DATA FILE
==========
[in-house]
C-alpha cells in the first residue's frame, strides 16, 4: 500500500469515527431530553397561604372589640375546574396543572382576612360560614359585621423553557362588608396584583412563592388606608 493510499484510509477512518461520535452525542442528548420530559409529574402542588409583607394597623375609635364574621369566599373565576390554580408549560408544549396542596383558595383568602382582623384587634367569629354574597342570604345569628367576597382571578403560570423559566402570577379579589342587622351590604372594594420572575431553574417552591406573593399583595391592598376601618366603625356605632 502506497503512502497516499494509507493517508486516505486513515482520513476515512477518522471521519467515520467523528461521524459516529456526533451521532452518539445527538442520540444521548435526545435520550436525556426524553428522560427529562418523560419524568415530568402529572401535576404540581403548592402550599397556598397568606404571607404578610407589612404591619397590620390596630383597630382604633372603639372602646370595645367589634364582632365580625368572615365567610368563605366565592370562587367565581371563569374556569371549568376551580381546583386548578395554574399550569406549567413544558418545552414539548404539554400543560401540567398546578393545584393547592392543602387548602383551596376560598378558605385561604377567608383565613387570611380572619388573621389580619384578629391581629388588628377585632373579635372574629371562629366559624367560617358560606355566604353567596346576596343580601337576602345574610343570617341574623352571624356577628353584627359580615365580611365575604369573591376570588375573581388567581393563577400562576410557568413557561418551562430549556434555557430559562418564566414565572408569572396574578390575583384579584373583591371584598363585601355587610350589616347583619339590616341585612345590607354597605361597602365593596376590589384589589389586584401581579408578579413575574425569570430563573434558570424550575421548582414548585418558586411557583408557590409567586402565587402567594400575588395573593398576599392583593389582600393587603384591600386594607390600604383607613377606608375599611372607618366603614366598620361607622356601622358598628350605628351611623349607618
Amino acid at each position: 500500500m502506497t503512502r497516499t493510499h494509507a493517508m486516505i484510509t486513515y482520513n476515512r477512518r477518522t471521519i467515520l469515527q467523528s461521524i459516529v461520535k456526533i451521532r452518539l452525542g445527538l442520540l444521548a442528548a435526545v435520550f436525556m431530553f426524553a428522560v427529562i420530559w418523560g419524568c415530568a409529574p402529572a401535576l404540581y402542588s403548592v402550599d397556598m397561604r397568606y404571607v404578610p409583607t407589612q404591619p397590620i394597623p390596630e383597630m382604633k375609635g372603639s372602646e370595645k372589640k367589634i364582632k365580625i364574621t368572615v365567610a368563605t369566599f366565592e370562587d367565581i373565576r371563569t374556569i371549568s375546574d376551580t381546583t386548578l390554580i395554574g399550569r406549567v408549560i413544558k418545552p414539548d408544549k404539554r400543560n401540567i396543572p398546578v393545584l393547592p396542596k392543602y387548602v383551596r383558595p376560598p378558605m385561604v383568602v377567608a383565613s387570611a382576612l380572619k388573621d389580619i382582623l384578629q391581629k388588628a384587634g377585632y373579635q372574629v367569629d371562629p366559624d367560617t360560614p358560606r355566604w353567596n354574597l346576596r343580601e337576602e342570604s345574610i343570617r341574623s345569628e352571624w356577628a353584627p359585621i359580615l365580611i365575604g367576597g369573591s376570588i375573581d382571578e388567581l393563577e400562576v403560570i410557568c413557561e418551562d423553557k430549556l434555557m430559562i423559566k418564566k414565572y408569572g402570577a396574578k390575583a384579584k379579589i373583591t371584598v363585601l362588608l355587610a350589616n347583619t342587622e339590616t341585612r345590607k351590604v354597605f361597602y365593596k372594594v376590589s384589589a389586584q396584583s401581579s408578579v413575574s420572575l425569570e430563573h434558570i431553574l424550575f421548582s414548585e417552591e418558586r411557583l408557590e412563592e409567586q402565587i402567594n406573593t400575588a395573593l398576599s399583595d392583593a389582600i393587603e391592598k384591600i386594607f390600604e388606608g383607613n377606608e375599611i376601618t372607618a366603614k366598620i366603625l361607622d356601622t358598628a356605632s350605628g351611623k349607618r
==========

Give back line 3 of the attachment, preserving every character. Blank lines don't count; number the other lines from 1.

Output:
Amino acid at each position: 500500500m502506497t503512502r497516499t493510499h494509507a493517508m486516505i484510509t486513515y482520513n476515512r477512518r477518522t471521519i467515520l469515527q467523528s461521524i459516529v461520535k456526533i451521532r452518539l452525542g445527538l442520540l444521548a442528548a435526545v435520550f436525556m431530553f426524553a428522560v427529562i420530559w418523560g419524568c415530568a409529574p402529572a401535576l404540581y402542588s403548592v402550599d397556598m397561604r397568606y404571607v404578610p409583607t407589612q404591619p397590620i394597623p390596630e383597630m382604633k375609635g372603639s372602646e370595645k372589640k367589634i364582632k365580625i364574621t368572615v365567610a368563605t369566599f366565592e370562587d367565581i373565576r371563569t374556569i371549568s375546574d376551580t381546583t386548578l390554580i395554574g399550569r406549567v408549560i413544558k418545552p414539548d408544549k404539554r400543560n401540567i396543572p398546578v393545584l393547592p396542596k392543602y387548602v383551596r383558595p376560598p378558605m385561604v383568602v377567608a383565613s387570611a382576612l380572619k388573621d389580619i382582623l384578629q391581629k388588628a384587634g377585632y373579635q372574629v367569629d371562629p366559624d367560617t360560614p358560606r355566604w353567596n354574597l346576596r343580601e337576602e342570604s345574610i343570617r341574623s345569628e352571624w356577628a353584627p359585621i359580615l365580611i365575604g367576597g369573591s376570588i375573581d382571578e388567581l393563577e400562576v403560570i410557568c413557561e418551562d423553557k430549556l434555557m430559562i423559566k418564566k414565572y408569572g402570577a396574578k390575583a384579584k379579589i373583591t371584598v363585601l362588608l355587610a350589616n347583619t342587622e339590616t341585612r345590607k351590604v354597605f361597602y365593596k372594594v376590589s384589589a389586584q396584583s401581579s408578579v413575574s420572575l425569570e430563573h434558570i431553574l424550575f421548582s414548585e417552591e418558586r411557583l408557590e412563592e409567586q402565587i402567594n406573593t400575588a395573593l398576599s399583595d392583593a389582600i393587603e391592598k384591600i386594607f390600604e388606608g383607613n377606608e375599611i376601618t372607618a366603614k366598620i366603625l361607622d356601622t358598628a356605632s350605628g351611623k349607618r